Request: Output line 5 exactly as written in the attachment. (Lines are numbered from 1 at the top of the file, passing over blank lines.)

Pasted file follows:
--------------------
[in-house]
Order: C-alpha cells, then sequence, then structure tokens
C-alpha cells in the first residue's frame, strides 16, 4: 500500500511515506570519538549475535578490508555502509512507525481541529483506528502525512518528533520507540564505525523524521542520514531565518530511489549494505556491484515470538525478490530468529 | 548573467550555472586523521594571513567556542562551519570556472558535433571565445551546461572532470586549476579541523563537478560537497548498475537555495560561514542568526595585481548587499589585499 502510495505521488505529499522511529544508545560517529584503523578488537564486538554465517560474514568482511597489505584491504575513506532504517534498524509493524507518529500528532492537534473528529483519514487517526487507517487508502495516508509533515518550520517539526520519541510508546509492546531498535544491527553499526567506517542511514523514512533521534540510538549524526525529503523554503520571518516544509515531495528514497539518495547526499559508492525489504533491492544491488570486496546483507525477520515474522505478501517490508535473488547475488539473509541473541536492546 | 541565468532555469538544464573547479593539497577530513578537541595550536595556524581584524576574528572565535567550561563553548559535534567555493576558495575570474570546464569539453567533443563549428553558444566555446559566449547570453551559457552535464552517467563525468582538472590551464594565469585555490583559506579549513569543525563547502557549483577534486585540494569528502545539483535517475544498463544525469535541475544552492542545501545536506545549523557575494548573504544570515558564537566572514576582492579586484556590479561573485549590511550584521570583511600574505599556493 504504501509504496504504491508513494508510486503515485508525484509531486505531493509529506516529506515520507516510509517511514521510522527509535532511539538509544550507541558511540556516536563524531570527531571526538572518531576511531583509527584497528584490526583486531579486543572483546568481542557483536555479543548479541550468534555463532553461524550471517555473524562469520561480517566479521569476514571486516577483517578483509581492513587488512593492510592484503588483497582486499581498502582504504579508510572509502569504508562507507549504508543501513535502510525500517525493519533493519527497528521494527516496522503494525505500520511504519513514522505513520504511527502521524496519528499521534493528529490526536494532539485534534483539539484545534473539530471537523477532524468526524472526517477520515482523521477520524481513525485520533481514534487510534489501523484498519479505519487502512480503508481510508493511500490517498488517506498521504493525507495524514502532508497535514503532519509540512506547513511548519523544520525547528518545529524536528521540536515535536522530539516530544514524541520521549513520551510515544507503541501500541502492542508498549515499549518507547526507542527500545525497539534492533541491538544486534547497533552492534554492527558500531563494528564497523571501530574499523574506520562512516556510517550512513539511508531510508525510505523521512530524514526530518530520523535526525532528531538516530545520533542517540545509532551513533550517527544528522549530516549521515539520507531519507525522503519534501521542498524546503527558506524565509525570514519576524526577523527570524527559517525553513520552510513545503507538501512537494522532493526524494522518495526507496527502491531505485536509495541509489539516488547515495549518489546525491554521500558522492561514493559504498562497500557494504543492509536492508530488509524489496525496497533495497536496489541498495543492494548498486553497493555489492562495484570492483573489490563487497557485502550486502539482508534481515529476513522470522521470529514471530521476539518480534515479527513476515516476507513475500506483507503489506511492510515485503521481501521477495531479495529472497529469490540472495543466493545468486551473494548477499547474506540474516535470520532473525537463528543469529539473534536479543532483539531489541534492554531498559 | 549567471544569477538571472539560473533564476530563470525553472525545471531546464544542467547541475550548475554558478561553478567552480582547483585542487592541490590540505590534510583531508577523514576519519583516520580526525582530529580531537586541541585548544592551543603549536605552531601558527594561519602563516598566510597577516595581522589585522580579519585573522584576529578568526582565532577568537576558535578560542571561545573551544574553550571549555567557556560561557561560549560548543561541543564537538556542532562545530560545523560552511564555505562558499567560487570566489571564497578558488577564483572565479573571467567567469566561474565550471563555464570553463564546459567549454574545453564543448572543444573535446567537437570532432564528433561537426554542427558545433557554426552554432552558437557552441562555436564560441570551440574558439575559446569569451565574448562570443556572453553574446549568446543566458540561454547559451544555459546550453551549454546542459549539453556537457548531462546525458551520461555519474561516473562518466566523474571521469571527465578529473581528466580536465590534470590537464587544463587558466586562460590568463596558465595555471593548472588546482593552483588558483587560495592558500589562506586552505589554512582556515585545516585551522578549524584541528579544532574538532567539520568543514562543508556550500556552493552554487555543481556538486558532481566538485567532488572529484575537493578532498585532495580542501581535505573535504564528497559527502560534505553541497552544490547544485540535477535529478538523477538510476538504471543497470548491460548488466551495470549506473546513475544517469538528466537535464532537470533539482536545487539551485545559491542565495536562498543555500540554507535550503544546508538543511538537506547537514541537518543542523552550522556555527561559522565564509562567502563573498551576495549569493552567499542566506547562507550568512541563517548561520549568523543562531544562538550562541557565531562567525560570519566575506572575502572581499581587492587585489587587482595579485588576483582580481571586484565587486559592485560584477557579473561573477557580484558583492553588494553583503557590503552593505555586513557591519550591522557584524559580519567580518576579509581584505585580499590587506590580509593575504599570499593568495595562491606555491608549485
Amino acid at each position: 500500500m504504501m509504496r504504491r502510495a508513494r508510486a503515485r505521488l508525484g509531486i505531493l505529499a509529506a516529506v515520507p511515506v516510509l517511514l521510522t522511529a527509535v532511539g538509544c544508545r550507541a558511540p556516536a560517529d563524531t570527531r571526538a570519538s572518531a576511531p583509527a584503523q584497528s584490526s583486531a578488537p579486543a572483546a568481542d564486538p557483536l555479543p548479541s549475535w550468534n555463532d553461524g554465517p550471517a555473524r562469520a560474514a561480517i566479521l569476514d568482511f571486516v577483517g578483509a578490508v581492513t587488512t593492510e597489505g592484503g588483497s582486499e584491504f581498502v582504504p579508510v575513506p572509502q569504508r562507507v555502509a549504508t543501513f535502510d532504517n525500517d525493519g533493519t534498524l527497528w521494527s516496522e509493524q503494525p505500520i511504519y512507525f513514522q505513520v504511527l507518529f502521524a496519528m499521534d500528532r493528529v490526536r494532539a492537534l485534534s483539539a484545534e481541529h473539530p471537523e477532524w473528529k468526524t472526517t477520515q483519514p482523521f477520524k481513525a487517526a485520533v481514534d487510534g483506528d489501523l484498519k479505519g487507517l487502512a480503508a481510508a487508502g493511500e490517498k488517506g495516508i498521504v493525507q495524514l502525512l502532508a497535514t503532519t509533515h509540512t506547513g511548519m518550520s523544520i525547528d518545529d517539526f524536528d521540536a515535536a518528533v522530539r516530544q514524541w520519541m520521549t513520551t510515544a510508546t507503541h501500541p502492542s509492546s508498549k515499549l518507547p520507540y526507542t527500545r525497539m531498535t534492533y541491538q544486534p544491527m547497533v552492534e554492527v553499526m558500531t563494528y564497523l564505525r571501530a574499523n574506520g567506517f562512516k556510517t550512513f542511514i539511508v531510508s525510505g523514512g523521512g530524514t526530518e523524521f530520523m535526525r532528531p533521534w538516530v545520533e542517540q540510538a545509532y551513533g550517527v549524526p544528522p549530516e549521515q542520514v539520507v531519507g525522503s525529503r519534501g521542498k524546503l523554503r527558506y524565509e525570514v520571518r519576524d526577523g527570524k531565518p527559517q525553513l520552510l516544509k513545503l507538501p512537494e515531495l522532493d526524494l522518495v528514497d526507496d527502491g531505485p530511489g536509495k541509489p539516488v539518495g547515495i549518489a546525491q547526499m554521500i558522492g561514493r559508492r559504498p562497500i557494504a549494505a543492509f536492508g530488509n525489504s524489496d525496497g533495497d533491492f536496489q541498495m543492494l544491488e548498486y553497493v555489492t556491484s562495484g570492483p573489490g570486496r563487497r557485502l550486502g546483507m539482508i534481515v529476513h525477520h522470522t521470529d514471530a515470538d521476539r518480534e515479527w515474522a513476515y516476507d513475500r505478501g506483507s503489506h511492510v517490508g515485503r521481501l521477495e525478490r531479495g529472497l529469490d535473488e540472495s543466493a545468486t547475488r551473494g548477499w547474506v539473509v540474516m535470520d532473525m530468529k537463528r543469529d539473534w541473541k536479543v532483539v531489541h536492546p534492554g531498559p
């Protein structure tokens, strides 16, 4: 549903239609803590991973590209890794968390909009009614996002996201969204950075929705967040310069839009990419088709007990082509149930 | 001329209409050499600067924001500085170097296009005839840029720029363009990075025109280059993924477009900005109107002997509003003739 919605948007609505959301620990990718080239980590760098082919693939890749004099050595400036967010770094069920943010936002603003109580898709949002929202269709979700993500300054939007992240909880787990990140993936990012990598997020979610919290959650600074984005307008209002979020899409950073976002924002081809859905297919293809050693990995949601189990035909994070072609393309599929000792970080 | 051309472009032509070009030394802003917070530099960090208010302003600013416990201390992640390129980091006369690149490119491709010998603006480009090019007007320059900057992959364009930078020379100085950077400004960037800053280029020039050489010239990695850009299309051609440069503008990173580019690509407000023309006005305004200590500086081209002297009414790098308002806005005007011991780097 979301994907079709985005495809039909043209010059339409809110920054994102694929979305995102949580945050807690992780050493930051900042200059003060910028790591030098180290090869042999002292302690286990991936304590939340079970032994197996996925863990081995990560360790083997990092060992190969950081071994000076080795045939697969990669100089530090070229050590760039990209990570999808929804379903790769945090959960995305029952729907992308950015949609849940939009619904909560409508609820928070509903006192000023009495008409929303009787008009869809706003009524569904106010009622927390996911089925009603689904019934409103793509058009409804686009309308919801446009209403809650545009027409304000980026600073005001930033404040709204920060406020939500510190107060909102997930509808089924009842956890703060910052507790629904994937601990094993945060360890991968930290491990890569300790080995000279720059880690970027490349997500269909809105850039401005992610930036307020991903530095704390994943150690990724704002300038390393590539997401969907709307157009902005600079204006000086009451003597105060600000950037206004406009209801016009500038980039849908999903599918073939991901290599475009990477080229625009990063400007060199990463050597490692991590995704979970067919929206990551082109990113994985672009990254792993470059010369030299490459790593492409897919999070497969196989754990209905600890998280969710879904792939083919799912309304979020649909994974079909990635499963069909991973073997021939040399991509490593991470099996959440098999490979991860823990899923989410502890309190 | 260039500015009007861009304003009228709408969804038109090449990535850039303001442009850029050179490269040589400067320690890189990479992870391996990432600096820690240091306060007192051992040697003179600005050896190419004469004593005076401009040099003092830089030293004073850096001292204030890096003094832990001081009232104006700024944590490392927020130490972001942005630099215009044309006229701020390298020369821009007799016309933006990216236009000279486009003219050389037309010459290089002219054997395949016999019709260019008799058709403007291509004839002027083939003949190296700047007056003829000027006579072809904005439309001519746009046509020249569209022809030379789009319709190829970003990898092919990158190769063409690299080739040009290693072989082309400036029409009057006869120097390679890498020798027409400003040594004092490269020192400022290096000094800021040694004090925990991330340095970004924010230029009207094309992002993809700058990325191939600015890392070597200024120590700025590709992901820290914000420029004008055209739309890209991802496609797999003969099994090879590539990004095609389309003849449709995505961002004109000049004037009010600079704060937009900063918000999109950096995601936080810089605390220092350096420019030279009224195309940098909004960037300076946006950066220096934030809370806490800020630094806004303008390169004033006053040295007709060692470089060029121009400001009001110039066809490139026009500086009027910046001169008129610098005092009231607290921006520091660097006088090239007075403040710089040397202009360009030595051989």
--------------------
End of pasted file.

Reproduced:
């Protein structure tokens, strides 16, 4: 549903239609803590991973590209890794968390909009009614996002996201969204950075929705967040310069839009990419088709007990082509149930 | 001329209409050499600067924001500085170097296009005839840029720029363009990075025109280059993924477009900005109107002997509003003739 919605948007609505959301620990990718080239980590760098082919693939890749004099050595400036967010770094069920943010936002603003109580898709949002929202269709979700993500300054939007992240909880787990990140993936990012990598997020979610919290959650600074984005307008209002979020899409950073976002924002081809859905297919293809050693990995949601189990035909994070072609393309599929000792970080 | 051309472009032509070009030394802003917070530099960090208010302003600013416990201390992640390129980091006369690149490119491709010998603006480009090019007007320059900057992959364009930078020379100085950077400004960037800053280029020039050489010239990695850009299309051609440069503008990173580019690509407000023309006005305004200590500086081209002297009414790098308002806005005007011991780097 979301994907079709985005495809039909043209010059339409809110920054994102694929979305995102949580945050807690992780050493930051900042200059003060910028790591030098180290090869042999002292302690286990991936304590939340079970032994197996996925863990081995990560360790083997990092060992190969950081071994000076080795045939697969990669100089530090070229050590760039990209990570999808929804379903790769945090959960995305029952729907992308950015949609849940939009619904909560409508609820928070509903006192000023009495008409929303009787008009869809706003009524569904106010009622927390996911089925009603689904019934409103793509058009409804686009309308919801446009209403809650545009027409304000980026600073005001930033404040709204920060406020939500510190107060909102997930509808089924009842956890703060910052507790629904994937601990094993945060360890991968930290491990890569300790080995000279720059880690970027490349997500269909809105850039401005992610930036307020991903530095704390994943150690990724704002300038390393590539997401969907709307157009902005600079204006000086009451003597105060600000950037206004406009209801016009500038980039849908999903599918073939991901290599475009990477080229625009990063400007060199990463050597490692991590995704979970067919929206990551082109990113994985672009990254792993470059010369030299490459790593492409897919999070497969196989754990209905600890998280969710879904792939083919799912309304979020649909994974079909990635499963069909991973073997021939040399991509490593991470099996959440098999490979991860823990899923989410502890309190 | 260039500015009007861009304003009228709408969804038109090449990535850039303001442009850029050179490269040589400067320690890189990479992870391996990432600096820690240091306060007192051992040697003179600005050896190419004469004593005076401009040099003092830089030293004073850096001292204030890096003094832990001081009232104006700024944590490392927020130490972001942005630099215009044309006229701020390298020369821009007799016309933006990216236009000279486009003219050389037309010459290089002219054997395949016999019709260019008799058709403007291509004839002027083939003949190296700047007056003829000027006579072809904005439309001519746009046509020249569209022809030379789009319709190829970003990898092919990158190769063409690299080739040009290693072989082309400036029409009057006869120097390679890498020798027409400003040594004092490269020192400022290096000094800021040694004090925990991330340095970004924010230029009207094309992002993809700058990325191939600015890392070597200024120590700025590709992901820290914000420029004008055209739309890209991802496609797999003969099994090879590539990004095609389309003849449709995505961002004109000049004037009010600079704060937009900063918000999109950096995601936080810089605390220092350096420019030279009224195309940098909004960037300076946006950066220096934030809370806490800020630094806004303008390169004033006053040295007709060692470089060029121009400001009001110039066809490139026009500086009027910046001169008129610098005092009231607290921006520091660097006088090239007075403040710089040397202009360009030595051989």